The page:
Thank you. It gives me great pleasure to speak at the University of Lapland’s Opening Ceremony for the 2010-2011 academic year, and in particular to say a few words about the University of the Arctic and about the major role that the University of Lapland has played in that organization.

Even though the University of the Arctic is mentioned on several of your university’s web pages, I realize that many of those at today’s ceremony may not be familiar with either its structure or its activities. UArctic, as its name is often abbreviated, is not a standard university, but more of a consortium or network, bringing together universities and other organizations throughout the eight nations with territory in the Arctic. In all, UArctic currently has 126 members, with the largest numbers in Russia and Canada, while both Norway and Finland have strong representation as well. Its vision can be stated concisely: “In the North, For the North, By the North—Towards a Sustainable World.” In all its activities, UArctic works closely with indigenous peoples, placing special importance on their perspective and knowledge, valuing their key role in education and training throughout the north, and collaborating with them on specific projects. Our overall mission corresponds to that of any university, seeking both to provide high quality educational opportunities and to extend knowledge through research. But we differ from many both in our multi-national presence and in our exclusive focus is on the North, with the ultimate goal of helping to create a strong and sustainable circumpolar region by empowering northerners and indigenous peoples.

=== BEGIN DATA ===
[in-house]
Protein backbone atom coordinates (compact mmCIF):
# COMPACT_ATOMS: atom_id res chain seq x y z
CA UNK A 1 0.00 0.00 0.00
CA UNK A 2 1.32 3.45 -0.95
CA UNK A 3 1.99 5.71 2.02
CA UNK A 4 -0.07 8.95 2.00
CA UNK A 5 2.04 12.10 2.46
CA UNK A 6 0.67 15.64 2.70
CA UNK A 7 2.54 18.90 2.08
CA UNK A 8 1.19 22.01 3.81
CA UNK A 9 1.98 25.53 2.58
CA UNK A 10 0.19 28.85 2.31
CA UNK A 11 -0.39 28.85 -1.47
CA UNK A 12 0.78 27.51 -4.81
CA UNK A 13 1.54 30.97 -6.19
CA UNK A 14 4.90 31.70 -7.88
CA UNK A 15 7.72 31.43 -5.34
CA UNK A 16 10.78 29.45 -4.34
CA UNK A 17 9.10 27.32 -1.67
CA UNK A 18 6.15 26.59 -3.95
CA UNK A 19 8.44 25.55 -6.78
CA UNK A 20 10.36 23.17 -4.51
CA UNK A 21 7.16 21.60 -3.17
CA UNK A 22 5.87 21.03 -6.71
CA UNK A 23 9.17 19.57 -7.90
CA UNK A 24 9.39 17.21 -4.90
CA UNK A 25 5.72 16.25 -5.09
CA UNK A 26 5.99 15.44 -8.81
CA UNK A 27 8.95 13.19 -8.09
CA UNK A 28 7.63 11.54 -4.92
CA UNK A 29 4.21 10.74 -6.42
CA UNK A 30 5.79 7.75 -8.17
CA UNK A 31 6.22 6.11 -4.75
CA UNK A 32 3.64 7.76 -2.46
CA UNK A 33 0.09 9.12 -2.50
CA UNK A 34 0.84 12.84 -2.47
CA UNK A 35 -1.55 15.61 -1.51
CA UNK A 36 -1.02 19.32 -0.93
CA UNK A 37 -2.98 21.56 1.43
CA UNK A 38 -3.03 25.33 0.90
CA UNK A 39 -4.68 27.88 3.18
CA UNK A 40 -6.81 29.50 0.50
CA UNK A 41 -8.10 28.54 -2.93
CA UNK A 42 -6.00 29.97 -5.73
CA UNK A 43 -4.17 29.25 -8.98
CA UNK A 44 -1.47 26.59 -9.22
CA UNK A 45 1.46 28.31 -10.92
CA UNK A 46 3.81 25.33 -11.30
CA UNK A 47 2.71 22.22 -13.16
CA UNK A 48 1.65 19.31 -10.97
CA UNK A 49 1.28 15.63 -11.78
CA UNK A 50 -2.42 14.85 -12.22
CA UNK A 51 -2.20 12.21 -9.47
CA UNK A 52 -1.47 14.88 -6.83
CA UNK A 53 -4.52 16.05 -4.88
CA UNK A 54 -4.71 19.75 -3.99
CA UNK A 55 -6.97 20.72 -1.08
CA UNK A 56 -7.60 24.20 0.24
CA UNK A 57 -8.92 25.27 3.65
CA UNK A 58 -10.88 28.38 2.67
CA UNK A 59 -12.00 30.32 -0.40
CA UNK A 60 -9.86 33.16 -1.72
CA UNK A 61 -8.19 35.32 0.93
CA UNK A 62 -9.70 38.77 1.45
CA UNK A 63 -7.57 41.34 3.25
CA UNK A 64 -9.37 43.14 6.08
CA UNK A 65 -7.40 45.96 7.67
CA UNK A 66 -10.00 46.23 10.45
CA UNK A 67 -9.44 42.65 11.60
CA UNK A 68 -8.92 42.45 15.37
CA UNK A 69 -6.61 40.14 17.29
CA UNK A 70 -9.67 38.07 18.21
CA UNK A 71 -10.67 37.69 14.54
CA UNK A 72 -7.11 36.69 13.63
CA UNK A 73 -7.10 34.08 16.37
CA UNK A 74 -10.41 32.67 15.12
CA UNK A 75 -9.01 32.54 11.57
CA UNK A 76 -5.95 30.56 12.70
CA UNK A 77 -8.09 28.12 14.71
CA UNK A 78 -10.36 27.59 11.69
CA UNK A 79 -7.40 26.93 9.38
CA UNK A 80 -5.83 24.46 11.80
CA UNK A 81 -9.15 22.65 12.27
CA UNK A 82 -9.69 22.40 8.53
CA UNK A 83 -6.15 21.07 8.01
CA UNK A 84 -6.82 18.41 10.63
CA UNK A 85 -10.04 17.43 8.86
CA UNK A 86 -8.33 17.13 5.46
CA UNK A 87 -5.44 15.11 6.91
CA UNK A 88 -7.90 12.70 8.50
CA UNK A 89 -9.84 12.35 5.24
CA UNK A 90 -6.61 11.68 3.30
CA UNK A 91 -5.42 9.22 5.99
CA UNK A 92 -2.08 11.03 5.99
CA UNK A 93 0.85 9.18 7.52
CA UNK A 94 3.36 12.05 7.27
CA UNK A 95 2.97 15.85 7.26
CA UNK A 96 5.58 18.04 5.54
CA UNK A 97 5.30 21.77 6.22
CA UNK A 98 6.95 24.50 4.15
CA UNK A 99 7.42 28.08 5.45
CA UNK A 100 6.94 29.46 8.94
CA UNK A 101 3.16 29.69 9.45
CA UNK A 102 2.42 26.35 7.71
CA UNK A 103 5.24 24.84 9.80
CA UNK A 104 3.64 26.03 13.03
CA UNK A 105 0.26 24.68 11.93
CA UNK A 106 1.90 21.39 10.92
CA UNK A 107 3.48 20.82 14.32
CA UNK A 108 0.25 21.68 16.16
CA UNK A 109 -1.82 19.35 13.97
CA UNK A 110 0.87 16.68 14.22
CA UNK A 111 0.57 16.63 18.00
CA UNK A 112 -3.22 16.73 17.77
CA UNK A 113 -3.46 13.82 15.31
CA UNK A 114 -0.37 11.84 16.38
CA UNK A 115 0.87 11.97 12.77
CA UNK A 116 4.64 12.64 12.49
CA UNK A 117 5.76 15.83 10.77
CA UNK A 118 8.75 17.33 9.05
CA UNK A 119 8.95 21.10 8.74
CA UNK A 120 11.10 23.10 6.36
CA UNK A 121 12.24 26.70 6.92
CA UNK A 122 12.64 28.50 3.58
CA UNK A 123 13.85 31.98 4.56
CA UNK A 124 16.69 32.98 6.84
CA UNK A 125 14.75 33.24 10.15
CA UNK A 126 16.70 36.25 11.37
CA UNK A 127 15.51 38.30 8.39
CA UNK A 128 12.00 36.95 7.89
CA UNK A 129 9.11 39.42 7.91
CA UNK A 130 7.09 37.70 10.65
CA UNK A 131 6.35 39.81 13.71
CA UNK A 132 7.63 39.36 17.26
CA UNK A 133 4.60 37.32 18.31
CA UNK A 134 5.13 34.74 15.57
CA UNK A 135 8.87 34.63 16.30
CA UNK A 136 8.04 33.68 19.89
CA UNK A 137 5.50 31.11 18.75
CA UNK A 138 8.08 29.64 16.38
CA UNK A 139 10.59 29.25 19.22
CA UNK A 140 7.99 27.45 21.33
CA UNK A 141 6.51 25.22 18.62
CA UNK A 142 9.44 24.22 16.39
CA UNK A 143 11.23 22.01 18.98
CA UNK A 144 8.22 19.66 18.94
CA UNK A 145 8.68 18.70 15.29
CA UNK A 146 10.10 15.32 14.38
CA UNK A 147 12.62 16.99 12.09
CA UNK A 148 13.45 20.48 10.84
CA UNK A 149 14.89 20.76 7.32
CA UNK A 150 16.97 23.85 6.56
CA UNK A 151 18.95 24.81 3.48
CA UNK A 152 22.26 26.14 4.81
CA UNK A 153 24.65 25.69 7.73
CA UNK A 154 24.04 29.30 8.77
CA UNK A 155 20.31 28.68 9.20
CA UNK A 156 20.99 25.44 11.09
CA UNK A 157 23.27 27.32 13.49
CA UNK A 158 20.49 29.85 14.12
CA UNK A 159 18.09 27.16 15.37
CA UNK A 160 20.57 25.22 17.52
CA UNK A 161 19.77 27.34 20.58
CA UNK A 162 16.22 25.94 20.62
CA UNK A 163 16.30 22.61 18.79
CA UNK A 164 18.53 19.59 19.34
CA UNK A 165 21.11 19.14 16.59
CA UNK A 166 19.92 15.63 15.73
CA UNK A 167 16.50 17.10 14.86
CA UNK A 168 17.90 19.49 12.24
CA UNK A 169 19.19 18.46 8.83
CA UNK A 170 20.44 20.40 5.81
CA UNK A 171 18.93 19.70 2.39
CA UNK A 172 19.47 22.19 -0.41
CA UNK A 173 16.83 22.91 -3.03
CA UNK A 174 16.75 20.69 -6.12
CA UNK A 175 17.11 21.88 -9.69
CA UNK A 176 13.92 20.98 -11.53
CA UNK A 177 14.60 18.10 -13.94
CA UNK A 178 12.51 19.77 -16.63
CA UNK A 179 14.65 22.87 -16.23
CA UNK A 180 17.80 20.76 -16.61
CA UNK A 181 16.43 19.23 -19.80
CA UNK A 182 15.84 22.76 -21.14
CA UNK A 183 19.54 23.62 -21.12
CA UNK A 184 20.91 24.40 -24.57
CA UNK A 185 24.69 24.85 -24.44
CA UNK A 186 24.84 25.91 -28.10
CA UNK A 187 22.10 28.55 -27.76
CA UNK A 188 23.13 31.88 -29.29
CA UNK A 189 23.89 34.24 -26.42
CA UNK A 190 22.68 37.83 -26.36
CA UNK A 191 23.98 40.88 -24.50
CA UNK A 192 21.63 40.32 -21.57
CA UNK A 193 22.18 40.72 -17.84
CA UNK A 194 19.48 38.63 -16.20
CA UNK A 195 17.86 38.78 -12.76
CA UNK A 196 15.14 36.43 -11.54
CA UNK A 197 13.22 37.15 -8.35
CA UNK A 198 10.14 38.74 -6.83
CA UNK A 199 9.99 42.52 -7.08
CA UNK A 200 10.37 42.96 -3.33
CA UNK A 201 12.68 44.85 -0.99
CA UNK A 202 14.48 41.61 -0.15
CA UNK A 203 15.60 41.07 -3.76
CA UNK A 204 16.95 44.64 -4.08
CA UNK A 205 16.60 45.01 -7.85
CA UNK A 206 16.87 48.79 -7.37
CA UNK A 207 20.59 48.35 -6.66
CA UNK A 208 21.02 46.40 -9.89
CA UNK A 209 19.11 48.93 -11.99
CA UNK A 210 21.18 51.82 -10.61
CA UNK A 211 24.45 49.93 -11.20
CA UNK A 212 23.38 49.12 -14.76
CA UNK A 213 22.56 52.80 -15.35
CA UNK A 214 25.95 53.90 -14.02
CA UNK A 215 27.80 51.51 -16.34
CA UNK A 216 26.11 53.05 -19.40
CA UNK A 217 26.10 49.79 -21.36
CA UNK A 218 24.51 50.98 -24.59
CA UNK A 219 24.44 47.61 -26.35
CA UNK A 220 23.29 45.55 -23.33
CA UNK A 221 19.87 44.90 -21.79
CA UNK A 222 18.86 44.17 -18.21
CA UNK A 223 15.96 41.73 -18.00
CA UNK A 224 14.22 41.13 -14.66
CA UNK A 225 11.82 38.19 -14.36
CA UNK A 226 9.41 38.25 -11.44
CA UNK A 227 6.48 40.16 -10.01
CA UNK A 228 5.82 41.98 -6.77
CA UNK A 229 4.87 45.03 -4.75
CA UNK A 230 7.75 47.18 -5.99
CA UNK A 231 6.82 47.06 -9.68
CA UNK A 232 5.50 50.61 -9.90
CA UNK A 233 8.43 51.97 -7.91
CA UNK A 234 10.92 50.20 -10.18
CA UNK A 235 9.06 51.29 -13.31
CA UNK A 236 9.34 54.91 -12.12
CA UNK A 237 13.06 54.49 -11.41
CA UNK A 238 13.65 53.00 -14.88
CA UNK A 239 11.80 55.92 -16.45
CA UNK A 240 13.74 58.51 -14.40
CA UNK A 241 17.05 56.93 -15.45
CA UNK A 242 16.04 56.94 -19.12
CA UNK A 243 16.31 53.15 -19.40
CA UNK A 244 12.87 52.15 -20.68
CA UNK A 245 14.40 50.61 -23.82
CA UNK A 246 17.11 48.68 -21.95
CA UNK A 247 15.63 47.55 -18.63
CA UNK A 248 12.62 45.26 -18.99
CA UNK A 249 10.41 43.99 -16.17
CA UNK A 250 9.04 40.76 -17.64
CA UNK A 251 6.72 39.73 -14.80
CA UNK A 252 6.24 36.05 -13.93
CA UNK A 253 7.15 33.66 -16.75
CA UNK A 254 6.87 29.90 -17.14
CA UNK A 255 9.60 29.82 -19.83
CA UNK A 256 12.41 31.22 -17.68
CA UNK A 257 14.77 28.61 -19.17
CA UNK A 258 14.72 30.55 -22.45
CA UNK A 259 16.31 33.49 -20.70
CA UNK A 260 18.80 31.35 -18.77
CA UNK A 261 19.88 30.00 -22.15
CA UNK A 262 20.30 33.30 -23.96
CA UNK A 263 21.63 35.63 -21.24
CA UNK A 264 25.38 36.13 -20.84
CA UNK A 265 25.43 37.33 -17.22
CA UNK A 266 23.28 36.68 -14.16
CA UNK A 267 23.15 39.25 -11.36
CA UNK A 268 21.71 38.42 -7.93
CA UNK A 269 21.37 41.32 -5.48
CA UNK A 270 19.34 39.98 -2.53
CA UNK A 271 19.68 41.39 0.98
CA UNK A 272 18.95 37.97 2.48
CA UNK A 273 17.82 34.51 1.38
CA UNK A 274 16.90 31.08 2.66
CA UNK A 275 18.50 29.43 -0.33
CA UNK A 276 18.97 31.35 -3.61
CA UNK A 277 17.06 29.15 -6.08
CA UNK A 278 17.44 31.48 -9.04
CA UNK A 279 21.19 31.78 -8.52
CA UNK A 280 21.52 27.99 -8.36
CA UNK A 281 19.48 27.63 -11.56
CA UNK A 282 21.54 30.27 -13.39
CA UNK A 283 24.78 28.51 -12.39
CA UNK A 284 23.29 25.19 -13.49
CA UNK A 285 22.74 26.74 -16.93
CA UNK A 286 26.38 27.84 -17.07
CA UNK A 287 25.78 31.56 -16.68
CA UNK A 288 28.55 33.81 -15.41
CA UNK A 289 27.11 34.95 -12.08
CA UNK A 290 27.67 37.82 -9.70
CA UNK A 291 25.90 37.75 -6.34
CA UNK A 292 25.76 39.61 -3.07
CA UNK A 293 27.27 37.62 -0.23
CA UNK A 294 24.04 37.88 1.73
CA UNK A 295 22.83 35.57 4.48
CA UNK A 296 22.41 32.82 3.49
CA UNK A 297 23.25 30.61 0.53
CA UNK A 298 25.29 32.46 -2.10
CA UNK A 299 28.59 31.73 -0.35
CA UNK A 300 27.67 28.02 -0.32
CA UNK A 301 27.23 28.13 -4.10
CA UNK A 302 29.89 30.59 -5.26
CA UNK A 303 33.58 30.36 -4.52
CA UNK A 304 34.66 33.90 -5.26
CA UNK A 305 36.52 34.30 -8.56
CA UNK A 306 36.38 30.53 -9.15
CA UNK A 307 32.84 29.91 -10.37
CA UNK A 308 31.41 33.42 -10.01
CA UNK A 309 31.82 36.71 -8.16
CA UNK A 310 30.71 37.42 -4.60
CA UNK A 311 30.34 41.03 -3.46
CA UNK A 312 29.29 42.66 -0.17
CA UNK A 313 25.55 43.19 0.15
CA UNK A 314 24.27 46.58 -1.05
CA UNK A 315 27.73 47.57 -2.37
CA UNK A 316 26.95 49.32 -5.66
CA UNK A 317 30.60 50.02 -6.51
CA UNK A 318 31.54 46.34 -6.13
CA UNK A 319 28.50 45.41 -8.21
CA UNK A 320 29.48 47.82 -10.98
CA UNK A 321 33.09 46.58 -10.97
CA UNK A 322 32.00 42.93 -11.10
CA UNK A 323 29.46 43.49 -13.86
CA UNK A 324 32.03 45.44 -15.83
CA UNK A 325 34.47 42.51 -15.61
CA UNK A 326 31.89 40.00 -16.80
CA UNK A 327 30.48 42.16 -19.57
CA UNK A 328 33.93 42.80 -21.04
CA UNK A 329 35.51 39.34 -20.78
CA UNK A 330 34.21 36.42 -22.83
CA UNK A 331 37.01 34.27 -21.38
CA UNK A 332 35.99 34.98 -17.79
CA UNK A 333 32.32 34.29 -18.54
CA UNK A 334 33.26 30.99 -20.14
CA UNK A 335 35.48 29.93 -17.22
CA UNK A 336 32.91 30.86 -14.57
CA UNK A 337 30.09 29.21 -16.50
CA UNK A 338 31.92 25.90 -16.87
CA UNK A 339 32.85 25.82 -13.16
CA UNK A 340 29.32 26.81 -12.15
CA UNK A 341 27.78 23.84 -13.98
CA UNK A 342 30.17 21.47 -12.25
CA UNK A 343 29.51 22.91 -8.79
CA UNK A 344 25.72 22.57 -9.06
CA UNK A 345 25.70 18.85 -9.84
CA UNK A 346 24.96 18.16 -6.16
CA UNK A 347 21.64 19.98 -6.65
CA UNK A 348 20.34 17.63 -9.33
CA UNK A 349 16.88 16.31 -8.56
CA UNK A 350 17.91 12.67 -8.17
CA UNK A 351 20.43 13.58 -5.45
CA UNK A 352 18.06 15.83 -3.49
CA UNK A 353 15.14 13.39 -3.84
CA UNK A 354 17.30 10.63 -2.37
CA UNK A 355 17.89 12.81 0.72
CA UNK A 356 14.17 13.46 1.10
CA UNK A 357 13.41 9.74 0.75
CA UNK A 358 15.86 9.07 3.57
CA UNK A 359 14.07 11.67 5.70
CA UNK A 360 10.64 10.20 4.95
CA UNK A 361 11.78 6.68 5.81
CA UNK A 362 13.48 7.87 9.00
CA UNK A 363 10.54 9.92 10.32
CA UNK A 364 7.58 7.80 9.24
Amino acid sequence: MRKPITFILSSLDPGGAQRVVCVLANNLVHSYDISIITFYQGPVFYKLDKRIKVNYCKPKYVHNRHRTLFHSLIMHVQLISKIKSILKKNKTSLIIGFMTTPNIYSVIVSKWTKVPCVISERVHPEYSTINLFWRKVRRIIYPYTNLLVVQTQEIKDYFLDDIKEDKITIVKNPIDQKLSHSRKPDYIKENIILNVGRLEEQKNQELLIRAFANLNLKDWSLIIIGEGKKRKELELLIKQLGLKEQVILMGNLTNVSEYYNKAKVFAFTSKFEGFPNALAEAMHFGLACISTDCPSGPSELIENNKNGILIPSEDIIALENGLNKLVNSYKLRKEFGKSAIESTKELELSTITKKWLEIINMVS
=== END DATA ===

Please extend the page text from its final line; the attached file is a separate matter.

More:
What UArctic can provide, and what no regular university can offer on its own, are multiple pathways toward collaboration and sharing. By working together, by combining their educational resources and their research capabilities, universities and other institutions throughout the North, under the umbrella of UArctic, will achieve a far greater impact than they can have individually. As Aristotle said in his Metaphysics, “The whole is more than the sum of its parts.” And it has been the task of UArctic to help create this whole by focusing on key areas where joint efforts can make a difference: in expanding opportunities for undergraduate and undergraduate education, in conducting research that cuts across disciplines and countries, in advocating for political awareness of the North’s significance, and in facilitating exchanges among students, teachers, and researchers.

However, if UArctic is to comprise an effective and powerful whole, then it must rely on both the cooperation and the quality of its constituent parts—that is, its members. And in this regard the University of Lapland has played an ever more important role alongside UArctic. Even though UArctic is in a certain sense a virtual university, with its president in Norway and the heads of its various departments scattered among the other seven Arctic nations, in a very real sense UArctic has in effect its home here at the University of Lapland. The strong support of that university’s leadership played a vital role in enabling UArctic to receive status as a legal entity within Finland, and the University of Lapland continues to provide vital support for UArctic’s operations. In particular, UArctic’s International Secretariat, which is responsible for coordinating communications among the widely scattered office of UArctic and for ensuring the functioning of its governing entities, is based in the International Office here at Lapland.